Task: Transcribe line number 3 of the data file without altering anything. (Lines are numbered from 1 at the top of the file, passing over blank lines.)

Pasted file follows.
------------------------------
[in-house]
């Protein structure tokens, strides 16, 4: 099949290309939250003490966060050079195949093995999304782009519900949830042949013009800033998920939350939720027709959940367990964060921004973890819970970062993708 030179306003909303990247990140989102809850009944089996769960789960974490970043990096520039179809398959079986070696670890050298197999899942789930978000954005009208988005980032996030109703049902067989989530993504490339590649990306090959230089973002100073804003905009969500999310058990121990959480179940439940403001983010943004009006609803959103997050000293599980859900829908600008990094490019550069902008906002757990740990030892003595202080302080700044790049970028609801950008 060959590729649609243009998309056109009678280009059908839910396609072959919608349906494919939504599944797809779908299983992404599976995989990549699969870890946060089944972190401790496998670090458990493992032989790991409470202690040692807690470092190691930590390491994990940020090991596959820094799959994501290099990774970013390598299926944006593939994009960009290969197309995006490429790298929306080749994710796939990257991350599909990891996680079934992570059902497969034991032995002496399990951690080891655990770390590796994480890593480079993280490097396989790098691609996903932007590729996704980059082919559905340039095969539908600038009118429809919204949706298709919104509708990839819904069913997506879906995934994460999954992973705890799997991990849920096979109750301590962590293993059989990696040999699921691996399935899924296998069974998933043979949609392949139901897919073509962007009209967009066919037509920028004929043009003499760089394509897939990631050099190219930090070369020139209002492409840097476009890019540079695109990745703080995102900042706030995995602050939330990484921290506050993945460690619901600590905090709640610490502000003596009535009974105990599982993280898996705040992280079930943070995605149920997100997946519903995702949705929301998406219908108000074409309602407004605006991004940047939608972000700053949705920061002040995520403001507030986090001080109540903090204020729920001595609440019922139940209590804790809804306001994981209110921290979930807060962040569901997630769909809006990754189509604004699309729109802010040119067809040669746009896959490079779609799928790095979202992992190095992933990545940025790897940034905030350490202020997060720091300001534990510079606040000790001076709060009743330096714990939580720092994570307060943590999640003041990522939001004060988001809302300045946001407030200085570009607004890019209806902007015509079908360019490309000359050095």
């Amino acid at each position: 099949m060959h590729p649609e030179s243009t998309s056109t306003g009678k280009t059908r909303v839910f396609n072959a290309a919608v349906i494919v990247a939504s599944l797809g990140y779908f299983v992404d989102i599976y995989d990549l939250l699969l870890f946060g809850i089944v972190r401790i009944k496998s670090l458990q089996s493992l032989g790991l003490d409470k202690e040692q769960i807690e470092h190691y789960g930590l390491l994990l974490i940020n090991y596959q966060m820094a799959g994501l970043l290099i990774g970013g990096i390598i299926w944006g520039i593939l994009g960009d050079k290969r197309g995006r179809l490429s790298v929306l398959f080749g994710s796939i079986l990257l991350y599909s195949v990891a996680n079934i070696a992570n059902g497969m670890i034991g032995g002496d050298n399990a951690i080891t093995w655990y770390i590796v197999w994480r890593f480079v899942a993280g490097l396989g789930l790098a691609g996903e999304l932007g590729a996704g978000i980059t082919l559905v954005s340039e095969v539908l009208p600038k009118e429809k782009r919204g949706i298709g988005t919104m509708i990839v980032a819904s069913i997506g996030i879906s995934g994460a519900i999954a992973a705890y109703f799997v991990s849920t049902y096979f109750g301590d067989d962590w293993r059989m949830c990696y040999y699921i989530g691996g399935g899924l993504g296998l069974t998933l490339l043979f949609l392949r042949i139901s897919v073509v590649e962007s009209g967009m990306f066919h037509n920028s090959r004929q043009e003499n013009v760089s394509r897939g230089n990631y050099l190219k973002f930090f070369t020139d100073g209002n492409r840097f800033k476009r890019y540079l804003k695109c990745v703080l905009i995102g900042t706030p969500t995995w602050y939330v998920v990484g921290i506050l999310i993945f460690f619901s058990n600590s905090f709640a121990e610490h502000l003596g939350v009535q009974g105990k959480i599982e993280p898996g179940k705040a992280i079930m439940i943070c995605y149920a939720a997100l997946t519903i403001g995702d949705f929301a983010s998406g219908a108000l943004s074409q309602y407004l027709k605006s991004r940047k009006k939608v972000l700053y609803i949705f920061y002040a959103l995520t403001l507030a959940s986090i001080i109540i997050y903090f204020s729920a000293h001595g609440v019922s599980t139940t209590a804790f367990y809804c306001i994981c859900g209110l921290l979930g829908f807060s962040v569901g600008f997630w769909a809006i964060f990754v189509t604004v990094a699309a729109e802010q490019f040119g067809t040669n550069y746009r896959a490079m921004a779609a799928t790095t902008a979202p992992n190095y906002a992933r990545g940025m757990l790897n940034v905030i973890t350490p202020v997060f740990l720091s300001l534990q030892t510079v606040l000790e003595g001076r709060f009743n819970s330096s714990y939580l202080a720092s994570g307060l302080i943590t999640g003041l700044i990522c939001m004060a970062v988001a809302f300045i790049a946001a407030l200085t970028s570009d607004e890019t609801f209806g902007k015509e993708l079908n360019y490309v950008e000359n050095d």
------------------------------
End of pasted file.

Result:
């Amino acid at each position: 099949m060959h590729p649609e030179s243009t998309s056109t306003g009678k280009t059908r909303v839910f396609n072959a290309a919608v349906i494919v990247a939504s599944l797809g990140y779908f299983v992404d989102i599976y995989d990549l939250l699969l870890f946060g809850i089944v972190r401790i009944k496998s670090l458990q089996s493992l032989g790991l003490d409470k202690e040692q769960i807690e470092h190691y789960g930590l390491l994990l974490i940020n090991y596959q966060m820094a799959g994501l970043l290099i990774g970013g990096i390598i299926w944006g520039i593939l994009g960009d050079k290969r197309g995006r179809l490429s790298v929306l398959f080749g994710s796939i079986l990257l991350y599909s195949v990891a996680n079934i070696a992570n059902g497969m670890i034991g032995g002496d050298n399990a951690i080891t093995w655990y770390i590796v197999w994480r890593f480079v899942a993280g490097l396989g789930l790098a691609g996903e999304l932007g590729a996704g978000i980059t082919l559905v954005s340039e095969v539908l009208p600038k009118e429809k782009r919204g949706i298709g988005t919104m509708i990839v980032a819904s069913i997506g996030i879906s995934g994460a519900i999954a992973a705890y109703f799997v991990s849920t049902y096979f109750g301590d067989d962590w293993r059989m949830c990696y040999y699921i989530g691996g399935g899924l993504g296998l069974t998933l490339l043979f949609l392949r042949i139901s897919v073509v590649e962007s009209g967009m990306f066919h037509n920028s090959r004929q043009e003499n013009v760089s394509r897939g230089n990631y050099l190219k973002f930090f070369t020139d100073g209002n492409r840097f800033k476009r890019y540079l804003k695109c990745v703080l905009i995102g900042t706030p969500t995995w602050y939330v998920v990484g921290i506050l999310i993945f460690f619901s058990n600590s905090f709640a121990e610490h502000l003596g939350v009535q009974g105990k959480i599982e993280p898996g179940k705040a992280i079930m439940i943070c995605y149920a939720a997100l997946t519903i403001g995702d949705f929301a983010s998406g219908a108000l943004s074409q309602y407004l027709k605006s991004r940047k009006k939608v972000l700053y609803i949705f920061y002040a959103l995520t403001l507030a959940s986090i001080i109540i997050y903090f204020s729920a000293h001595g609440v019922s599980t139940t209590a804790f367990y809804c306001i994981c859900g209110l921290l979930g829908f807060s962040v569901g600008f997630w769909a809006i964060f990754v189509t604004v990094a699309a729109e802010q490019f040119g067809t040669n550069y746009r896959a490079m921004a779609a799928t790095t902008a979202p992992n190095y906002a992933r990545g940025m757990l790897n940034v905030i973890t350490p202020v997060f740990l720091s300001l534990q030892t510079v606040l000790e003595g001076r709060f009743n819970s330096s714990y939580l202080a720092s994570g307060l302080i943590t999640g003041l700044i990522c939001m004060a970062v988001a809302f300045i790049a946001a407030l200085t970028s570009d607004e890019t609801f209806g902007k015509e993708l079908n360019y490309v950008e000359n050095d």